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New interpretation signs enhance Cape Tourville experience


Innovative interpretation signs at Cape Tourville in Freycinet National Park will give visitors an insight into the values and history of the park, including background about the French naval hero after whom the cape is named.

Parks and Wildlife Service Northern Region manager Chris Colley said the new signs add value to what is one of Tasmania's great coastal walks.

"Freycinet is Tasmania's most visited national park and Wineglass Bay's international reputation is a powerful drawcard for visitors, however the Cape Tourville walk provides stunning coastal views," Mr Colley said.

"It's one of Tasmania's 60 Great Short Walks and as it's only a 20-minute circuit is suitable for all ages and some wheelchair users."

Mr Colley said the additional information is designed to help visitors gain a better understanding of the beautiful coastal landscape they are viewing.

"We've already received very positive feedback from visitors and tour operators about how the signs add to the experience.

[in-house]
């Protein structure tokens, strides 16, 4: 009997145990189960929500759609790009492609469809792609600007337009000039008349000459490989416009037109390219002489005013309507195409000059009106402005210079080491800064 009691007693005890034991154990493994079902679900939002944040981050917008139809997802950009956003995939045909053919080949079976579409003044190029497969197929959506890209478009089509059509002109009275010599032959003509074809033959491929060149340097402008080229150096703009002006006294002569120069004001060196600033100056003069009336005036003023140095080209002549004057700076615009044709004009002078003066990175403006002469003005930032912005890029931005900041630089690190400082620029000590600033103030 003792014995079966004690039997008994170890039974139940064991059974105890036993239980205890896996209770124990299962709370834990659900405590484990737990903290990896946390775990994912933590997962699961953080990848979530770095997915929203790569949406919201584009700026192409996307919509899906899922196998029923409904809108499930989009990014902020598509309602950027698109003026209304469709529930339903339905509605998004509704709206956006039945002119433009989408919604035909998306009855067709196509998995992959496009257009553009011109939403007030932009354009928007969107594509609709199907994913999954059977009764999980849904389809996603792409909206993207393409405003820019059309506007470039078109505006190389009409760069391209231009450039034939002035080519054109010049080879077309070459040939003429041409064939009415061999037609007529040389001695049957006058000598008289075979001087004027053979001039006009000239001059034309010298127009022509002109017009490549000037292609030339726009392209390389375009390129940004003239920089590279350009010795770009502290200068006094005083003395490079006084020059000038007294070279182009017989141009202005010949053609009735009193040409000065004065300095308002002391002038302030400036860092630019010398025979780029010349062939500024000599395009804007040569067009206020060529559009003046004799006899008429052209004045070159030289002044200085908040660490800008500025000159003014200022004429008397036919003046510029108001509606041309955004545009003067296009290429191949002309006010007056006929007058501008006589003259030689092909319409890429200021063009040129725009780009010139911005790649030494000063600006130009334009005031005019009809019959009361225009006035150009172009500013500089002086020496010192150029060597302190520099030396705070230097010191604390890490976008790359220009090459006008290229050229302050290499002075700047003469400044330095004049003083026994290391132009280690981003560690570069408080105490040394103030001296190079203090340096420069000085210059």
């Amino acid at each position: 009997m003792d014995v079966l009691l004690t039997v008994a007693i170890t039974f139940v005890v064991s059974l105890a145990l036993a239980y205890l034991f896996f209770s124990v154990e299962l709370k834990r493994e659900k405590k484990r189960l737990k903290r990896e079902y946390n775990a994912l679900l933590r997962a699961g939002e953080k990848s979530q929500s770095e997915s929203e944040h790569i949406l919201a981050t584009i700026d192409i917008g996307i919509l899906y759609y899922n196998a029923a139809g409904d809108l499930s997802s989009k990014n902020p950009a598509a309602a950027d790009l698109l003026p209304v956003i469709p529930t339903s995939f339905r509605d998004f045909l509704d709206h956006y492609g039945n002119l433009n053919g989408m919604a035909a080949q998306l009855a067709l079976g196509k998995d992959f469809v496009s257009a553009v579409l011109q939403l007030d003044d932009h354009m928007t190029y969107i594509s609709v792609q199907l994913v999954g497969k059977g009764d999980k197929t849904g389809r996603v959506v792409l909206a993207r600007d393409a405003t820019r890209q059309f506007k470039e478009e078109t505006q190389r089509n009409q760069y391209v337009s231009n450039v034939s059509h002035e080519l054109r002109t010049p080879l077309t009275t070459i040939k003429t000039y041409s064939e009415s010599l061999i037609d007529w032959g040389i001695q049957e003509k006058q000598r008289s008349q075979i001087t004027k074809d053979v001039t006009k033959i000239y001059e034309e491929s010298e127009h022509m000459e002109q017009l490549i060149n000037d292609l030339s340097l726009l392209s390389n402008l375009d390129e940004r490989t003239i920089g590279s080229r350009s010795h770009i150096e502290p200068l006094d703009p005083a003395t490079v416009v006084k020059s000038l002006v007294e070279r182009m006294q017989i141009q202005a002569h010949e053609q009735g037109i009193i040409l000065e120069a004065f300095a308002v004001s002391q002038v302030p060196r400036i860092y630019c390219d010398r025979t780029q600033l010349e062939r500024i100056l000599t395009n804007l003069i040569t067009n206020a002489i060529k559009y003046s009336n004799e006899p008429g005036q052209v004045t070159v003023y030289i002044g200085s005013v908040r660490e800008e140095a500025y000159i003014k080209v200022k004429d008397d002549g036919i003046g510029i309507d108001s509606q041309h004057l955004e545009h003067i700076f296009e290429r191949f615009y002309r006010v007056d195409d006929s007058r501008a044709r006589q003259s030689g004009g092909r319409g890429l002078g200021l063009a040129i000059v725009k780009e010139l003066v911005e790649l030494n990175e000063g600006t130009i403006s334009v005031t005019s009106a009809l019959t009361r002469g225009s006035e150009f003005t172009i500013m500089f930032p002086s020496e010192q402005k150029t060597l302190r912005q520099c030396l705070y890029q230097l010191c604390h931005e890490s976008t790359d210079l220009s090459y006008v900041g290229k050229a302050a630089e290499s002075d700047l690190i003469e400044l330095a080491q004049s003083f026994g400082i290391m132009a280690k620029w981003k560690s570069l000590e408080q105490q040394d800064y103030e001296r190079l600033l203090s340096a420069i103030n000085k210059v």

"The walk offers great opportunities for visitors to view marine life including whales, along with many sea birds. People are able to get a first-hand appreciation of the sheer size of whales from labels placed on the boardwalk that detail the length of various whales, for example that the blue whale grows up to 33 metres in length.

"There is detailed information about species people may see and a log book is provided for them to record sightings. This information will be then provided to marine conservation scientists in the Department of Primary Industry and Water."

The signs contain information about Freycinet's wildlife, including its prolific lizards, coastal vegetation and geology.

For the history buffs, the sign on the Cape Tourville Lighthouse presents some fascinating information about Admiral Tourville, for whom the cape is named.

It reads: Anne Hilarion de Costentin, comte de Tourville was a French naval commander who served under King Louis XIV. He fought his first battle at the age of 17 as a Knight of Malta. At 25, he joined the French Royal Navy, embarking on a long and illustrious career responsible for the capturing or sinking of numerous ships in more than six different naval battles. Admiral Tourville died in Paris at the age of 59, regarded as a national hero.